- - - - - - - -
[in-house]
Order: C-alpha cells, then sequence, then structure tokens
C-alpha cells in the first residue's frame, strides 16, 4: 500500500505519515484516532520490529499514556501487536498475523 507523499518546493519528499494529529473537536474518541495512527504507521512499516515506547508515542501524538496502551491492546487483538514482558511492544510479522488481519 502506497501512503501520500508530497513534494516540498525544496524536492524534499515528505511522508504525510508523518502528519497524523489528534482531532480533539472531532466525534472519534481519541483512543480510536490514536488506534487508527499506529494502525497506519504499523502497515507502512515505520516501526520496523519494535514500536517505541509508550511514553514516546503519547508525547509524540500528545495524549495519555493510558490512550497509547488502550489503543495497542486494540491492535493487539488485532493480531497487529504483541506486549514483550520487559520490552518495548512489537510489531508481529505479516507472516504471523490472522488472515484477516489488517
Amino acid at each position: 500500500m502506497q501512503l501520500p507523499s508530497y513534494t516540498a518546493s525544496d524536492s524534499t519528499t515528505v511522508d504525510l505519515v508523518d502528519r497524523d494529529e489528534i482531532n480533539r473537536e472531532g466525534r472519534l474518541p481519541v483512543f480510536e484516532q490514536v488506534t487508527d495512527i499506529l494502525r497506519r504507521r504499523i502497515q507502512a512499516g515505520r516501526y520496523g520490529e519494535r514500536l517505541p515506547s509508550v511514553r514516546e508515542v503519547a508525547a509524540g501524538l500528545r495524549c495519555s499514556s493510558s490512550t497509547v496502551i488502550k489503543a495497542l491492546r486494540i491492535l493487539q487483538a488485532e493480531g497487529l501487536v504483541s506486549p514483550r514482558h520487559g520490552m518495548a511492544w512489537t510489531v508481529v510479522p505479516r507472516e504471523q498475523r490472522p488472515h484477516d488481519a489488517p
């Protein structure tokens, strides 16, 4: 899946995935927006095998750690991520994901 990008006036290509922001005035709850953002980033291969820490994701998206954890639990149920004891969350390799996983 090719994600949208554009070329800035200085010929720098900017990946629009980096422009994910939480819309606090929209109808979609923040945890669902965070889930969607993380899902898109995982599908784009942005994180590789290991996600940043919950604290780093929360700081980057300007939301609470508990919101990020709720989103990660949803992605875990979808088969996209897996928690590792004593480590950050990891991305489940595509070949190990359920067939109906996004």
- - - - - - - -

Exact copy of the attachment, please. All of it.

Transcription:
[in-house]
Order: C-alpha cells, then sequence, then structure tokens
C-alpha cells in the first residue's frame, strides 16, 4: 500500500505519515484516532520490529499514556501487536498475523 507523499518546493519528499494529529473537536474518541495512527504507521512499516515506547508515542501524538496502551491492546487483538514482558511492544510479522488481519 502506497501512503501520500508530497513534494516540498525544496524536492524534499515528505511522508504525510508523518502528519497524523489528534482531532480533539472531532466525534472519534481519541483512543480510536490514536488506534487508527499506529494502525497506519504499523502497515507502512515505520516501526520496523519494535514500536517505541509508550511514553514516546503519547508525547509524540500528545495524549495519555493510558490512550497509547488502550489503543495497542486494540491492535493487539488485532493480531497487529504483541506486549514483550520487559520490552518495548512489537510489531508481529505479516507472516504471523490472522488472515484477516489488517
Amino acid at each position: 500500500m502506497q501512503l501520500p507523499s508530497y513534494t516540498a518546493s525544496d524536492s524534499t519528499t515528505v511522508d504525510l505519515v508523518d502528519r497524523d494529529e489528534i482531532n480533539r473537536e472531532g466525534r472519534l474518541p481519541v483512543f480510536e484516532q490514536v488506534t487508527d495512527i499506529l494502525r497506519r504507521r504499523i502497515q507502512a512499516g515505520r516501526y520496523g520490529e519494535r514500536l517505541p515506547s509508550v511514553r514516546e508515542v503519547a508525547a509524540g501524538l500528545r495524549c495519555s499514556s493510558s490512550t497509547v496502551i488502550k489503543a495497542l491492546r486494540i491492535l493487539q487483538a488485532e493480531g497487529l501487536v504483541s506486549p514483550r514482558h520487559g520490552m518495548a511492544w512489537t510489531v508481529v510479522p505479516r507472516e504471523q498475523r490472522p488472515h484477516d488481519a489488517p
């Protein structure tokens, strides 16, 4: 899946995935927006095998750690991520994901 990008006036290509922001005035709850953002980033291969820490994701998206954890639990149920004891969350390799996983 090719994600949208554009070329800035200085010929720098900017990946629009980096422009994910939480819309606090929209109808979609923040945890669902965070889930969607993380899902898109995982599908784009942005994180590789290991996600940043919950604290780093929360700081980057300007939301609470508990919101990020709720989103990660949803992605875990979808088969996209897996928690590792004593480590950050990891991305489940595509070949190990359920067939109906996004």